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The Epidemic of Officially Discouraged Workers


ByRobert McGarveyFollow|09/04/15 – 09:55 AM EDT

NEW YORK (MainStreet) — Unemployment numbers out of the U.S. Bureau of Labor Statistics (BLS) are a cause for celebration on both sides of the political aisle and that is, because the current rate reported today for the August Jobs Reportis 5.1%, a huge improvement over the 10% notched in October 2009. Just one problem: that number is so misleading it just about counts as a lie.

You have just quit looking for work because it’s pointless? Officially you do not count as unemployed. Ditto for if you’ve taken a part-time job, however wretched, just to put a few bucks in your pocket. You are not unemployed,

The real numbers may be twice as high. Maybe one in ten of us is unemployed or we have just plain given up on the idea of a fulltime job. The BLS acknowledges this in a different tally that it calls U-6.  By its count, 11.3% of us have given up on the dream of a good full-time job. Those workers, in BLS parlance, are “discouraged.” Some have given up looking for fulltime work. Others work part-time because that’s all they can get.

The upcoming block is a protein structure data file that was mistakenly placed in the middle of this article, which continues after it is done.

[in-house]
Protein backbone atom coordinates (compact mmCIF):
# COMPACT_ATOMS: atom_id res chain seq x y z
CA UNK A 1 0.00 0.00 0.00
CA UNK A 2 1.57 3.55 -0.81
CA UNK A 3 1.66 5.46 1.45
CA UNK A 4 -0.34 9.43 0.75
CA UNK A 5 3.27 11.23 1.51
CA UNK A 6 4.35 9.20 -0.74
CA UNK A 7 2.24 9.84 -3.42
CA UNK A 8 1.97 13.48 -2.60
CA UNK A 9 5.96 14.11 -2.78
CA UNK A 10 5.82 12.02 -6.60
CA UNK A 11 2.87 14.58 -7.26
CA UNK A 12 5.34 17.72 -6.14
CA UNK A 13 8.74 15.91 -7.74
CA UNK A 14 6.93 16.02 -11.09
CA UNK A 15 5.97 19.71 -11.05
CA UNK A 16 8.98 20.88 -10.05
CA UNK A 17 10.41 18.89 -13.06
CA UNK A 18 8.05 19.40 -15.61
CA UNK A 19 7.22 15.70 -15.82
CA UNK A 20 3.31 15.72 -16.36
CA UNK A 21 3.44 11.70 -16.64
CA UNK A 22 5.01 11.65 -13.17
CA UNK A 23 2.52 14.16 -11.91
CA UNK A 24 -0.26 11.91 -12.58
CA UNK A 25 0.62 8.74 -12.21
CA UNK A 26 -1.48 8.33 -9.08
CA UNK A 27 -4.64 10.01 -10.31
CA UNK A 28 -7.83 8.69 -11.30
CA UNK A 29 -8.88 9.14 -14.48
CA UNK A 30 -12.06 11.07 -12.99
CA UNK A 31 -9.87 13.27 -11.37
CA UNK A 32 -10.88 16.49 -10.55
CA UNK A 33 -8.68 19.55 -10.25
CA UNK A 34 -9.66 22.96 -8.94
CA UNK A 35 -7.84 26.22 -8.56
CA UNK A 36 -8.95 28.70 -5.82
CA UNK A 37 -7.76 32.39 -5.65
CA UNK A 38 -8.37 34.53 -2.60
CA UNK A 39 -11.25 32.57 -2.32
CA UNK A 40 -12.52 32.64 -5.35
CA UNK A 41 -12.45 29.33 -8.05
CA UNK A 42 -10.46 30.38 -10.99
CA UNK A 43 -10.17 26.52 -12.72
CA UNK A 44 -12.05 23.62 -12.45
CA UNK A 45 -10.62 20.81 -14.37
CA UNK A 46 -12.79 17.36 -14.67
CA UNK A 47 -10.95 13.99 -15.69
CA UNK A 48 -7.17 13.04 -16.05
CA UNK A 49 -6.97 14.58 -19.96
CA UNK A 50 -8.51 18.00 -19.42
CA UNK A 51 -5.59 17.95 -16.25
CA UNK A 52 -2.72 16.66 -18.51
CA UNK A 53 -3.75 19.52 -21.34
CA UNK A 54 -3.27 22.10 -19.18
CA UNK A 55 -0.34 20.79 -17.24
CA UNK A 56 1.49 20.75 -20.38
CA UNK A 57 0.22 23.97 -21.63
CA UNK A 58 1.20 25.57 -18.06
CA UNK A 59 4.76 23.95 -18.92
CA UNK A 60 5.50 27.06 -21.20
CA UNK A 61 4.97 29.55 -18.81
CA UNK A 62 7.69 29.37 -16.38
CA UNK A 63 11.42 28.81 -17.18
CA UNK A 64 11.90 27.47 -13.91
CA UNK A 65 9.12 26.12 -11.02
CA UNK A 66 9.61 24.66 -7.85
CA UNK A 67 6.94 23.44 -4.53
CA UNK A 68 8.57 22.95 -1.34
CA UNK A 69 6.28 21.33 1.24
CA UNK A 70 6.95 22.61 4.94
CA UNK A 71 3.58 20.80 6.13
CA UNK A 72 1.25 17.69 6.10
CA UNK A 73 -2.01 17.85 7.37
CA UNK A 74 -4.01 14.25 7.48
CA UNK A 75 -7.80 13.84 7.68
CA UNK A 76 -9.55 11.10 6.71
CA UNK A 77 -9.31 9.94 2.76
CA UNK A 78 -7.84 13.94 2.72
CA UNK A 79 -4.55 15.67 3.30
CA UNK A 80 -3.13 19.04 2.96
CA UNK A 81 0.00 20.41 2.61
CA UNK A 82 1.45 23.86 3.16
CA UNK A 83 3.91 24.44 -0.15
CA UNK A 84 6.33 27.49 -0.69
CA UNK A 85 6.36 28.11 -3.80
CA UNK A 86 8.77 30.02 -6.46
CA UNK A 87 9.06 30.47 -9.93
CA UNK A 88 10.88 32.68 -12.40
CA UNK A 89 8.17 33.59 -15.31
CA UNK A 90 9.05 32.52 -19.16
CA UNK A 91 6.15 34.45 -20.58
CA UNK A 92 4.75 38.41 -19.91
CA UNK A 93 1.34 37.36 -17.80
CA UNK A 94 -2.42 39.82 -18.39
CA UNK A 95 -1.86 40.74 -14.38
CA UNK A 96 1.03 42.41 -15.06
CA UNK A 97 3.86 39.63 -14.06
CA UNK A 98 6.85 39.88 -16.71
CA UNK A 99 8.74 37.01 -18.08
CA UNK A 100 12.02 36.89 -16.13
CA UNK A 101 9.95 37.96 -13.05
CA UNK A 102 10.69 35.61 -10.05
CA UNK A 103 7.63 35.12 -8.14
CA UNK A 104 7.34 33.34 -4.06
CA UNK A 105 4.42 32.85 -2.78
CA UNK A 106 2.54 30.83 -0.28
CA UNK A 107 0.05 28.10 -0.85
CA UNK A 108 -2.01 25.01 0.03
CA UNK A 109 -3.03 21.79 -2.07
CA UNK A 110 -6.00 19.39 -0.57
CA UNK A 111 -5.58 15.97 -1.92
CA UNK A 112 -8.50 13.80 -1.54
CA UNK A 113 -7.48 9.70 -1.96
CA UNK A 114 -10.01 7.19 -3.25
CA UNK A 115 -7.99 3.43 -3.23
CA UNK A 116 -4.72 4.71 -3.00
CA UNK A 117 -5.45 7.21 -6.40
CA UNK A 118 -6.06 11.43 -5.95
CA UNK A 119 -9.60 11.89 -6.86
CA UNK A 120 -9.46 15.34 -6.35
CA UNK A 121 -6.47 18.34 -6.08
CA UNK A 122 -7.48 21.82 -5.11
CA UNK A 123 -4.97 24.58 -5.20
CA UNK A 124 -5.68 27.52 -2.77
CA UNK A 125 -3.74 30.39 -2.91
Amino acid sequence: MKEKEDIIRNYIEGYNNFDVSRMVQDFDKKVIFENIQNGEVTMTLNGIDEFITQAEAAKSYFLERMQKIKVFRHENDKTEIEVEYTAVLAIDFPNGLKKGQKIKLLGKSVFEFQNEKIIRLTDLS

Some states do especially poorly. In West Virginia 13% count as discouraged. In Arizona, 13.8% of the potential workforce is not even close to where it wants to be. Nevada is a stomach churning 15.2%, the nation’s biggest clump of dissatisfied workers and the discouraged unemployed.

Polling company Gallup, by the way, says the BLS discouraged workers numbers are low. It claims that 14.7% of us – that’s one in seven – is underemployed


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Muslim Mayor: ‘I Cannot Accept that Poverty Leads to Terrorism,’ ‘If You Do Not Like’ Western Values, ‘F*** Off,’ Leave!



Ahmed Aboutaleb, the Muslim mayor of Rotterdam,not everyone is a coward